Wednesday, October 7, 2009
It's Been Awhile...
I can't believe how the days fly by. Fall is in the air - it's all crisp and different, even here in LA. I have had the most amazing, exhausting season of work - the most intense summer/fall season I have had in several years. I feel horrible that I haven't posted more. When I first became a photographer, it meant spending my time shooting, and printing in the darkroom. We printed with enlargers if something was wrong, it usually just meant that we had to change a lightbulb...not so anymore. Now it's all computers, even though most of my work is still shot on film. Nonetheless, when I am this busy, it means hours and hours and days in front of a screen, and it's taken a toll on the blog. I feel awful, like I've neglected my friend. Things are going to start calming down a bit in the next few weeks though. In the meantime, I have a million posts in my head, waiting to come out.
Garden stuff - we had a disappointing summer. It was really foggy on at the beach this spring. We always have June Gloom, but it lasted until August, which put the kaibosh on our summer harvest. The heat came in late (and the fires came in early, which is a future post!). We are getting a nice bumper crop of tomatoes right now, just as the weather is turning cold. I wonder if they'll lose their sweetness? Hardly any squash, a few peppers - no canning.
We did, however, have a fantastic crop of Concord Grapes. They were AMAZING, and so incredibly easy to grow. Here is a great sorbet recipe I found in the cookbook "The Perfect Scoop". I bought this book over the summer, as I am determined to master ice cream. This sorbet is made with corn syrup. Perhaps I've read too many Michael Pollan books, but I am really against the whole corn syrup thing, but I made it anyway, and it was delicious. A few days after I made the sorbet, I found a recipe in Gourmet for a similar sorbet but using sugar instead, which makes me politically happier. I will post this recipe as well, even though it is untested...
Please note that I am completely devastated about the closing of Gourmet Magazine (they can, for the moment, be found online here, and the November issue will still come out). Doubtless you will hear about this over and over in future posts, as this magazine is of biblical proportions to me. I am so incredibly sad, it is a little ridiculous. Thank you, Ruth Reichl, who is the most wonderful, inspiring editor. Thank you for your grace and courage and especially for the expose on the tomato pickers of Florida. Thank you to all of the writers and the painstaking, worldwide research that changed eating and aspiring to cook into an international adventure. And finally, huge, giant, indescribable thanks to all of the great photographers and art directors who contributed over the years to this magazine - every issue was a piece of heaven to look at, and so visually inspiring to me I cannot begin to describe it. OK Enough. Onto the recipes...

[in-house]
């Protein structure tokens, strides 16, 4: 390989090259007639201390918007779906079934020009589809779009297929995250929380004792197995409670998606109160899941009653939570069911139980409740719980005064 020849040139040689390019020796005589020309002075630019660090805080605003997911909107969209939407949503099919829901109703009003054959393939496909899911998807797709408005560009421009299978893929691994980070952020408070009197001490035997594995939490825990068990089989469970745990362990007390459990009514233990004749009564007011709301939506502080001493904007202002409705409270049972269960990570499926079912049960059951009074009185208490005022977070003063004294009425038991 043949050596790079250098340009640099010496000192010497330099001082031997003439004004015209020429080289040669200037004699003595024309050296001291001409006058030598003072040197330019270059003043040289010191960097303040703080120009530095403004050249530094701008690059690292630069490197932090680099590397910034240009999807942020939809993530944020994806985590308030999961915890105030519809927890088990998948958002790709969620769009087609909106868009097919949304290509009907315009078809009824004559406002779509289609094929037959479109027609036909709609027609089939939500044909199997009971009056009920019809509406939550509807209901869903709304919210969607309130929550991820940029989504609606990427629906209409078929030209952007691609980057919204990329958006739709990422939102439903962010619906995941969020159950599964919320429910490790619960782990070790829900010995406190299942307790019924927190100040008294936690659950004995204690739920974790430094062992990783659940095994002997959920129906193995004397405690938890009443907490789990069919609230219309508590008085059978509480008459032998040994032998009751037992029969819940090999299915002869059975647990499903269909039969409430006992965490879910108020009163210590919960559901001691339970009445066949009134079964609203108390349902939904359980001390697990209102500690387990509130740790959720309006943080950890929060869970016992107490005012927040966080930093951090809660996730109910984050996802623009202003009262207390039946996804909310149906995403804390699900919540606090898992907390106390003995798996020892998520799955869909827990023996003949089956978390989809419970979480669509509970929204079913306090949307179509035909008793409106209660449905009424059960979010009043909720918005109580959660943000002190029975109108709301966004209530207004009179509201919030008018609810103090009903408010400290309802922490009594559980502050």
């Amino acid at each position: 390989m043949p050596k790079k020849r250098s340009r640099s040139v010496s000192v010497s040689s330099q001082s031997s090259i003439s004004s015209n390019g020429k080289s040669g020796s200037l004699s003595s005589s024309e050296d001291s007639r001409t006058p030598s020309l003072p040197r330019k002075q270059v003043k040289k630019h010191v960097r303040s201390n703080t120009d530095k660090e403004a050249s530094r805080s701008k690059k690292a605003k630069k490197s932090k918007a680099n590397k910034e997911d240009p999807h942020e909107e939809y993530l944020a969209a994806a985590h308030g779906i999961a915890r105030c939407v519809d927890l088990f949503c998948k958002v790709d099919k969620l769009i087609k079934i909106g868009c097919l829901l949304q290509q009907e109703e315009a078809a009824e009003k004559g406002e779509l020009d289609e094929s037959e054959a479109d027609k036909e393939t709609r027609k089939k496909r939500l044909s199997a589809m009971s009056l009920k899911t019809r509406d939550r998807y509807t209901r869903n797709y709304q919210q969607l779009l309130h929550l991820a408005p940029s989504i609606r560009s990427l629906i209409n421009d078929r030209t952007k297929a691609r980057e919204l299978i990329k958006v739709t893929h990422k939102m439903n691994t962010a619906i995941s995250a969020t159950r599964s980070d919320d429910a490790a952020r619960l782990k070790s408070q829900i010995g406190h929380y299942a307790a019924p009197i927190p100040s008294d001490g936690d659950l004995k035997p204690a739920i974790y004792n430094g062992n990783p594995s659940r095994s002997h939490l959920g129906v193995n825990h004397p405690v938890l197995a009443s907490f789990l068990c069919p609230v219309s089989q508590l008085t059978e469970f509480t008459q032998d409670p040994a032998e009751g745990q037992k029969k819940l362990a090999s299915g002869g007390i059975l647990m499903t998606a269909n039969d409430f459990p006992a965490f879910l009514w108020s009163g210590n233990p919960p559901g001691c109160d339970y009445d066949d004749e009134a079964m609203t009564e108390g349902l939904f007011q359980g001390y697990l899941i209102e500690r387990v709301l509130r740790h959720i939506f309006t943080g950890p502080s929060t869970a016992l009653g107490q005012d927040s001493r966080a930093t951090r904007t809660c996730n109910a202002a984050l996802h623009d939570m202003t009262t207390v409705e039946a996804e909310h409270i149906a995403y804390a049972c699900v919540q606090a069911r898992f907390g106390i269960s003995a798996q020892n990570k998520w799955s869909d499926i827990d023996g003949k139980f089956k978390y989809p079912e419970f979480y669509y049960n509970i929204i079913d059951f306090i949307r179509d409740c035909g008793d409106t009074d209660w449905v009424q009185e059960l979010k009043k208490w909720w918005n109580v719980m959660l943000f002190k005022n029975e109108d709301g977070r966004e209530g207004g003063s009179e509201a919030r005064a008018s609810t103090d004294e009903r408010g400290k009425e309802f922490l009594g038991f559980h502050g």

Grape Sorbet, adapted from "The Perfect Scoop"
Makes About 1 Quart
Grapes that are very robust, such as Concord or Muscat, make a fine, flavorful grape sorbet. These grapes are usually at their best in autumn. If you have access to wine grapes, they produce a wonderful sorbet as well. Don't use seedless table grapes, such as Thompson and Red Flame; these make a great snack, but not a very tasty sorbet.
3.5 Pounds Grapes
3 Tablespoons Water
1/4 Cup Light Corn Syrup
1 Tablespoon Vodka
Remove the grapes from the stems and cut them in half if they're large or have thick skins. Place them in a large, nonreactive pot, add the water, and cover. Cook the grapes over medium heat, stirring occasionally, until the skins have burst and the grapes are soft and cooked through.
Remove from the heat and pass the warm grapes through a food mill fitted with a fine disk, or press through a strainer with a flexible spatula if you wish to remove the grape solids. Stir the corn syrup and vodka into the grape juice.
Chill the mixture thoroughly, then freeze it in your ice cream maker according to the manufacturer's instructions.
*We ate this about 4-5 hours after it was made and it was a bit runny. The following day, the texture was better just right...freeze this for at least a day before you eat it.
The Gourmet Magazine Version:
Concord Grape Sorbet, September 2009 Issue
Sorbetto Di Uva
Makes About 1 Quart
Active Time: 10 minutes; Start to finish: 5 3/4 Hours (Includes chilling)
Although Uva means "grape" in Italian, Concords are native to North America. A velvety sorbet brings out their inky, foxy intensity. It will, in fact, swing you right into autumn.
2 Pounds Concord Grapes, stemmed, divided
3/4 cup superfine granulated sugar
Equipment: An Ice Cream Maker
Puree half of grapes in a blender until smooth, then force through a fine-mesh sieve into a bowl, discarding solids. Repeat with remaining grapes to yield 3 cups puree. Whisk in sugar until dissolved. Chill until very cold, 3-6 hours.
Freeze in ice cream maker, then transfer to an airtight container and put in freezer to firm up, at least 2 hours.
That's it...happy cooking.